Key industry stakeholders seek government intervention for ailing sector.
Challenges in the Mining Landscape
Zimbabwe’s primary mining entities report that plummeting metal prices combined with increasing operational costs are jeopardizing the industry’s viability. Notable South African resource conglomerates, including Impala Platinum (Implats), Anglo American Platinum, and Sibanye-Stillwater, play significant roles within this sector.
Zimbabwe, recognized as the second-largest global platinum producer, is rich in an array of resources like gold, lithium, chrome, coal, and diamonds.
The economic pillar of Zimbabwe, mineral exports, now face the looming threat of diminished viability.
A Dual Problem: Falling Prices and Rising Costs
According to the chamber of mines, costs for the mining sector have surged, particularly due to the soaring electricity rates, which witnessed a hike of over 40% in under a year.
Zimplats, an Implats subsidiary in Zimbabwe, highlighted its vulnerability to commodity price fluctuations in its 2023 annual report. It emphasized potential re-measurements for future metal prices, as outlined in the sales contract with Implats.
Recent data paints a grim picture for the mining industry with plummeting prices across multiple essential minerals:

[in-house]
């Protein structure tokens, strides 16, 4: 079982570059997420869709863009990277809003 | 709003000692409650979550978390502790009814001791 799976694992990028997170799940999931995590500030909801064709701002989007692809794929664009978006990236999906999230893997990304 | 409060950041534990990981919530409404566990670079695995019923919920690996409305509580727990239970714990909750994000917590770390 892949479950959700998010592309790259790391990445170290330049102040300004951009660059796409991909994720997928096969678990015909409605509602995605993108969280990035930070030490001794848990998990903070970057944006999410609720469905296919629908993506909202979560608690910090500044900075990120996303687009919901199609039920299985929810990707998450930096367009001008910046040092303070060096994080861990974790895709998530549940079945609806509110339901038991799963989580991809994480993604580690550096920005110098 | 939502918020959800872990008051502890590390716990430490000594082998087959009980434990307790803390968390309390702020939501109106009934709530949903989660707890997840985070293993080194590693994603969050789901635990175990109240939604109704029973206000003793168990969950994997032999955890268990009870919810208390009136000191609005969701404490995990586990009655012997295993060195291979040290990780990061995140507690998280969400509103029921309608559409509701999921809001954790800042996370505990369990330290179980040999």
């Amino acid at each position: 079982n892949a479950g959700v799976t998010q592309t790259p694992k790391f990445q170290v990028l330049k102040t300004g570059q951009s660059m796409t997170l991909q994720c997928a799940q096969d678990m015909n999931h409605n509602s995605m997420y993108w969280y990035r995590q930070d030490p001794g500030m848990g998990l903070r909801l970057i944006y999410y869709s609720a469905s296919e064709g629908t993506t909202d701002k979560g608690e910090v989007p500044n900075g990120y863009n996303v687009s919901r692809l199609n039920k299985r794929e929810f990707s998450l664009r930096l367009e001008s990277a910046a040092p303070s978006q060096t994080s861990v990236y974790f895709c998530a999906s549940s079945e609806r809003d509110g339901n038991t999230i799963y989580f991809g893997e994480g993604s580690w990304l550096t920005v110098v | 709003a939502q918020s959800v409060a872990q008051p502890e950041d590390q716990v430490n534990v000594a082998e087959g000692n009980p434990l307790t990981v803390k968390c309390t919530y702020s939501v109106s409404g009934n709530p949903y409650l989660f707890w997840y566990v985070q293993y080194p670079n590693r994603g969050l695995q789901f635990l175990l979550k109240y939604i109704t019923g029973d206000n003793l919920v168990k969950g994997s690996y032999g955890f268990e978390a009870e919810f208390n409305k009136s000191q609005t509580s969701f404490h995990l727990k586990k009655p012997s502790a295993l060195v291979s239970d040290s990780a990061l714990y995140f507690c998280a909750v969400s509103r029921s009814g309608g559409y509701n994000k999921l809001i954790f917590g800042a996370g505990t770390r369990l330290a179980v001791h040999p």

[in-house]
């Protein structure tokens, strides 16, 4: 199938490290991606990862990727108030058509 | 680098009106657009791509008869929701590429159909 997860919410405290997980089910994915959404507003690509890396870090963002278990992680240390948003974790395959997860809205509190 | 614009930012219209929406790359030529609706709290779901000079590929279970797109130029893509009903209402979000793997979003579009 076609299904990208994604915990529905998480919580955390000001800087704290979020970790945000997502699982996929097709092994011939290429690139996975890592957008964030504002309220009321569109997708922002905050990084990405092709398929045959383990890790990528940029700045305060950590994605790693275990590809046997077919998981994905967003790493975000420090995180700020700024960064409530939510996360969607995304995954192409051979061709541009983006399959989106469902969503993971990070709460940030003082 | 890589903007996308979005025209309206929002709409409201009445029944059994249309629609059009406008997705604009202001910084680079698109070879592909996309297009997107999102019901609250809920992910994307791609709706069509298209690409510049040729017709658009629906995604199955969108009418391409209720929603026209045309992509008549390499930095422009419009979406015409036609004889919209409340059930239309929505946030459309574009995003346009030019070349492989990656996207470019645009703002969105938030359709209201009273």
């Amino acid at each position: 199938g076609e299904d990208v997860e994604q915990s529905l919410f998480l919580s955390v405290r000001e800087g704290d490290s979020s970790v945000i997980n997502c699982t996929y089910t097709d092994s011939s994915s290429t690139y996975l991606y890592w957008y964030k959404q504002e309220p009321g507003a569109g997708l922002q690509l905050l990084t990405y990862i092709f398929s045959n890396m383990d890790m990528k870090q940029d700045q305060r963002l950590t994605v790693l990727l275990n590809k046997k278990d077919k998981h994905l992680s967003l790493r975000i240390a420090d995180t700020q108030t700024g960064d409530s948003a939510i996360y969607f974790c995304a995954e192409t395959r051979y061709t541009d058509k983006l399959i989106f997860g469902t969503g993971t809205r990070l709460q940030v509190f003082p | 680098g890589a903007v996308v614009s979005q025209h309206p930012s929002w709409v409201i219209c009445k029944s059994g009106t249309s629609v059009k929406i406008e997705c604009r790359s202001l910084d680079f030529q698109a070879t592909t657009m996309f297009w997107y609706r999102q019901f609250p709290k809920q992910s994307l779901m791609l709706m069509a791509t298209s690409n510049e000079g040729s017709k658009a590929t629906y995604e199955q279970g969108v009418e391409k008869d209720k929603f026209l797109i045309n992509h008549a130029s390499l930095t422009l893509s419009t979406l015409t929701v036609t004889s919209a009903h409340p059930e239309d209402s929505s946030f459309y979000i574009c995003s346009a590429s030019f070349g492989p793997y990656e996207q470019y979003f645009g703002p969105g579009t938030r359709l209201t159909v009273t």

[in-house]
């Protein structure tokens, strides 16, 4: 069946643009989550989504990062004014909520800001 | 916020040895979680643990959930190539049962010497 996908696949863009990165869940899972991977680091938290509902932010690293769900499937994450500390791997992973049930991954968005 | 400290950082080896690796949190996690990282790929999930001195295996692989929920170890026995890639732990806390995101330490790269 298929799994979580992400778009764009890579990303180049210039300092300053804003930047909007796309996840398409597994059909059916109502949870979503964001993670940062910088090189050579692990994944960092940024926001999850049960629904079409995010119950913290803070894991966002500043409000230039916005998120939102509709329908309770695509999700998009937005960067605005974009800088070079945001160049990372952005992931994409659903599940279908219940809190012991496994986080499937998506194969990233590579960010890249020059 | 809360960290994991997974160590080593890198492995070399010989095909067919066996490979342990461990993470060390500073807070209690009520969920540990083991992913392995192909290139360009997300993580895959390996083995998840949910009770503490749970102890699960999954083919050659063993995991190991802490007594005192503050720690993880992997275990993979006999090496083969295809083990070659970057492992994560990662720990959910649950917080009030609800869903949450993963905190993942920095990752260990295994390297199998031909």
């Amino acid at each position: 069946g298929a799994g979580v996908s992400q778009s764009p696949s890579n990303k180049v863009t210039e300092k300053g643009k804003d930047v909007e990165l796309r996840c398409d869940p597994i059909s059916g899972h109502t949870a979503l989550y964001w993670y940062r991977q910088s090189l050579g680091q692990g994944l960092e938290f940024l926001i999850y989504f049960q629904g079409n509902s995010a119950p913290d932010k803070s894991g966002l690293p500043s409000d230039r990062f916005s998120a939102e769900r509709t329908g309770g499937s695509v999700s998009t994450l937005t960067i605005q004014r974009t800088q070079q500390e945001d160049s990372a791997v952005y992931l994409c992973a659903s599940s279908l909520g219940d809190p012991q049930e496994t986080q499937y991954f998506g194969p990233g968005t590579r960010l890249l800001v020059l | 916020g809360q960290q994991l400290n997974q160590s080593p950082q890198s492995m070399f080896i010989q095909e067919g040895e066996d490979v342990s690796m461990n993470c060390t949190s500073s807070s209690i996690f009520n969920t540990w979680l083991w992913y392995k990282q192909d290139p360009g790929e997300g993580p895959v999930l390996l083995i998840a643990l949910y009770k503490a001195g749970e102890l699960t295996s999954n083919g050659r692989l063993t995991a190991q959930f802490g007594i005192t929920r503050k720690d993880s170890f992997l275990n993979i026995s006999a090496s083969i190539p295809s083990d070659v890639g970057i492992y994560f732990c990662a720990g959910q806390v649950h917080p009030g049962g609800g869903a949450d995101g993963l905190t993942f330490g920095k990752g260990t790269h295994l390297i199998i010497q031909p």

- Rhodium: -74%
- Lithium: -69%
- Palladium: -41%
- Nickel: -8%
In contrast, while gold maintained its position, diamonds experienced a sharp 60% decline in global commodity markets.
Government Royalties Exacerbate Issues
The chamber of mines also points to the government’s increased royalties for platinum and lithium, which intensified the financial distress of Zimbabwean miners. The royalty for platinum rose from 2.5% to 5%, and lithium witnessed a similar increase from 2% to 5%.
However, despite the royalty hikes, the 2023 first-half data from the Zimbabwe Revenue Authority showed a decline in mining royalty collections, falling short by a significant 22% from its set targets.
Hope Lies in Government Intervention
Affected mining enterprises have reported cost increments surpassing 10%. To navigate this crisis, some have embarked on cost-reduction measures and business optimization. However, with the viability gap widening, the industry heavily relies on government-led solutions, primarily focusing on electricity tariff and royalty reductions.
Power Troubles Compound the Crisis
Electricity supply remains a significant concern for Zimbabwe’s miners. State power utility, Zesa, plans to amplify its electricity generation over the upcoming years. By 2025, it aims to add a substantial 2,300MW to the grid, primarily catering to the mining sector’s demand.
The Road Ahead
Industry executives expressed concerns to Business Report about the sustainability of the mining sector in light of the softened commodity prices. They warned that such conditions, coupled with high expectations of royalty revenue from the government, might halt new projects and curtail expansion plans.